Tuesday, December 24, 2013

A River of Gold from West to East

Asia's love affair with gold became worldwide news when the price of the yellow metal dropped last April. Asian consumers saw the price drop as a fortunate buying opportunity, and metals dealers were swamped with orders for both bullion and jewelry. Premiums skyrocketed across the continent, but this did not slow demand.

With all this demand, shouldn't gold's global spot price have continued rising? Unfortunately, many Westerners were selling into the Eastern demand. In fact, the stagnant spot price concealed a historic transfer of real wealth.

The rising price of gold over the past decade had lured many Western investors into the paper gold market through precious metals exchange-traded funds (ETFs). To ETF investors intent on fast growth rather than long-term capital preservation, the recent drop in price was viewed as a sell signal, not an opportunity.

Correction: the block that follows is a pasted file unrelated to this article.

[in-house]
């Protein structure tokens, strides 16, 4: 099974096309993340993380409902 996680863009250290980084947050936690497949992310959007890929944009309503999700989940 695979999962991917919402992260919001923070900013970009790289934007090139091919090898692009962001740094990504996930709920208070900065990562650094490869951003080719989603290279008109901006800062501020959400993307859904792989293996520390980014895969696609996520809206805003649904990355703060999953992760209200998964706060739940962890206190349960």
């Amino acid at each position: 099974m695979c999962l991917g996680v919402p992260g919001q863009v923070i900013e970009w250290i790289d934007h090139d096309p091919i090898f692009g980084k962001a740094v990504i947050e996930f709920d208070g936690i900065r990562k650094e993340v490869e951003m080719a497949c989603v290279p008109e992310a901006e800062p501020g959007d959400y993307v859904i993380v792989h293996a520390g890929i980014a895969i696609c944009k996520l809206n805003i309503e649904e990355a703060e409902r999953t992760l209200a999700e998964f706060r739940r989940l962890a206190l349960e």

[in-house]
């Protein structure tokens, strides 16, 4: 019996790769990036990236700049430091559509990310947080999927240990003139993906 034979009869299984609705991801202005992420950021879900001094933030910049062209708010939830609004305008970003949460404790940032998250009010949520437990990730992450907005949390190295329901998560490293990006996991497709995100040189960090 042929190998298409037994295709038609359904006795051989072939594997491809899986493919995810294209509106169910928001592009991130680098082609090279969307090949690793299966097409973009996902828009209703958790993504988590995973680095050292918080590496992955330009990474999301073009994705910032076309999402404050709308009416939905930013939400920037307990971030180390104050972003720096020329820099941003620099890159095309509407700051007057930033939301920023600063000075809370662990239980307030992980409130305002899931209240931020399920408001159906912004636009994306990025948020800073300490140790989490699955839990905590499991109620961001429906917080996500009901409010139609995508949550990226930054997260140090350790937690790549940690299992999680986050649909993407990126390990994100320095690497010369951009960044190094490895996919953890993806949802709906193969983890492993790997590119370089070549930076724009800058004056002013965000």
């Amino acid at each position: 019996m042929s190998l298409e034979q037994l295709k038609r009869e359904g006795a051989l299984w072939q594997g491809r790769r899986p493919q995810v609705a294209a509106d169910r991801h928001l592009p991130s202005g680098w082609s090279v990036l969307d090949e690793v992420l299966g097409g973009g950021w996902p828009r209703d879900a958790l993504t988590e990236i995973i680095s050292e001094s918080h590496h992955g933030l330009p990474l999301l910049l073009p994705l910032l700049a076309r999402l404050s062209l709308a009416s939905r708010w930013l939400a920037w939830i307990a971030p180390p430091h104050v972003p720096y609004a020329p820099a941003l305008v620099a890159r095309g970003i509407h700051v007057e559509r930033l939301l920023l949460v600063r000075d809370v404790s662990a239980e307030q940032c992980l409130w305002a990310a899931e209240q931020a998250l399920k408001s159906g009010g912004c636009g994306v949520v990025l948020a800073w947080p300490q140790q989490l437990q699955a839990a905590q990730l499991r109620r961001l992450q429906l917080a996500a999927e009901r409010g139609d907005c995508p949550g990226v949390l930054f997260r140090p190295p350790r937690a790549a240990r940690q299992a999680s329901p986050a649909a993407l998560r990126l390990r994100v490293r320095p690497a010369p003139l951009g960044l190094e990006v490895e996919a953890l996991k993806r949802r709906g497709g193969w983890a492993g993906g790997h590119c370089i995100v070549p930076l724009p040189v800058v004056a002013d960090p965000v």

By the end of September, gold ETFs had sold off about 700 metric tons of physical gold - more than half of it in just the second quarter. The World Gold Council reports that the majority of these outflows have been absorbed by Asian demand.

However, Western selling was enough to keep the global spot price from recovering. Instead of more capital flowing into gold, it was the gold itself which was flowing from Western financial institutions to Eastern households.

The latest data shows that consumer demand for physical gold in the first three quarters of 2013 hit a historical record of 2,896.5 metric tons. 90% of the year-over-year increase in this demand came from Asia and the Middle East.

Meanwhile, Americans have been distracted by one record high after another in the domestic stock market.

- Source, Schiff Radio:

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